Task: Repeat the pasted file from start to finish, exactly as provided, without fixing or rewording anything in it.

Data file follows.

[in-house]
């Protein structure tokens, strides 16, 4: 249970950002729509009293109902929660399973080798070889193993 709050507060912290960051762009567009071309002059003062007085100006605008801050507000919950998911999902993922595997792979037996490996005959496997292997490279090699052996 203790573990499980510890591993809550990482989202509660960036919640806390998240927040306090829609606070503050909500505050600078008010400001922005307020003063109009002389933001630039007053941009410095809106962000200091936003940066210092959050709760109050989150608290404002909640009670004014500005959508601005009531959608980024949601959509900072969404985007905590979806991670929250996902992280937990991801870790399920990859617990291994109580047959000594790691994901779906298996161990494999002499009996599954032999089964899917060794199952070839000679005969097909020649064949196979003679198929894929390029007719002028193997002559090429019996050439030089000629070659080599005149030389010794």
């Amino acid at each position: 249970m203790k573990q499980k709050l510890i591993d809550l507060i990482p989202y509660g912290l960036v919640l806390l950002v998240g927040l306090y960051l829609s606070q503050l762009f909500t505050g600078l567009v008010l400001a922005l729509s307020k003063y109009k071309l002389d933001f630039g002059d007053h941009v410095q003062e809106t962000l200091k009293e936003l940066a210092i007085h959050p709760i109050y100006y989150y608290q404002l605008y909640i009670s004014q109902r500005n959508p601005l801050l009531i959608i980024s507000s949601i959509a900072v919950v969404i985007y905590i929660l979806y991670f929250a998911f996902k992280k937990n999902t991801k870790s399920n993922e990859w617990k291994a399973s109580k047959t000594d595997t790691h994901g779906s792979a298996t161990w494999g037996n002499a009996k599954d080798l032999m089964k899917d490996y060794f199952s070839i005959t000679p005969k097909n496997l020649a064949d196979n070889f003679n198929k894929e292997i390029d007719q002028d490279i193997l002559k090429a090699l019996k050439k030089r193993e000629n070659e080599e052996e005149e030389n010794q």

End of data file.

[in-house]
């Protein structure tokens, strides 16, 4: 249970950002729509009293109902929660399973080798070889193993 709050507060912290960051762009567009071309002059003062007085100006605008801050507000919950998911999902993922595997792979037996490996005959496997292997490279090699052996 203790573990499980510890591993809550990482989202509660960036919640806390998240927040306090829609606070503050909500505050600078008010400001922005307020003063109009002389933001630039007053941009410095809106962000200091936003940066210092959050709760109050989150608290404002909640009670004014500005959508601005009531959608980024949601959509900072969404985007905590979806991670929250996902992280937990991801870790399920990859617990291994109580047959000594790691994901779906298996161990494999002499009996599954032999089964899917060794199952070839000679005969097909020649064949196979003679198929894929390029007719002028193997002559090429019996050439030089000629070659080599005149030389010794």
């Amino acid at each position: 249970m203790k573990q499980k709050l510890i591993d809550l507060i990482p989202y509660g912290l960036v919640l806390l950002v998240g927040l306090y960051l829609s606070q503050l762009f909500t505050g600078l567009v008010l400001a922005l729509s307020k003063y109009k071309l002389d933001f630039g002059d007053h941009v410095q003062e809106t962000l200091k009293e936003l940066a210092i007085h959050p709760i109050y100006y989150y608290q404002l605008y909640i009670s004014q109902r500005n959508p601005l801050l009531i959608i980024s507000s949601i959509a900072v919950v969404i985007y905590i929660l979806y991670f929250a998911f996902k992280k937990n999902t991801k870790s399920n993922e990859w617990k291994a399973s109580k047959t000594d595997t790691h994901g779906s792979a298996t161990w494999g037996n002499a009996k599954d080798l032999m089964k899917d490996y060794f199952s070839i005959t000679p005969k097909n496997l020649a064949d196979n070889f003679n198929k894929e292997i390029d007719q002028d490279i193997l002559k090429a090699l019996k050439k030089r193993e000629n070659e080599e052996e005149e030389n010794q």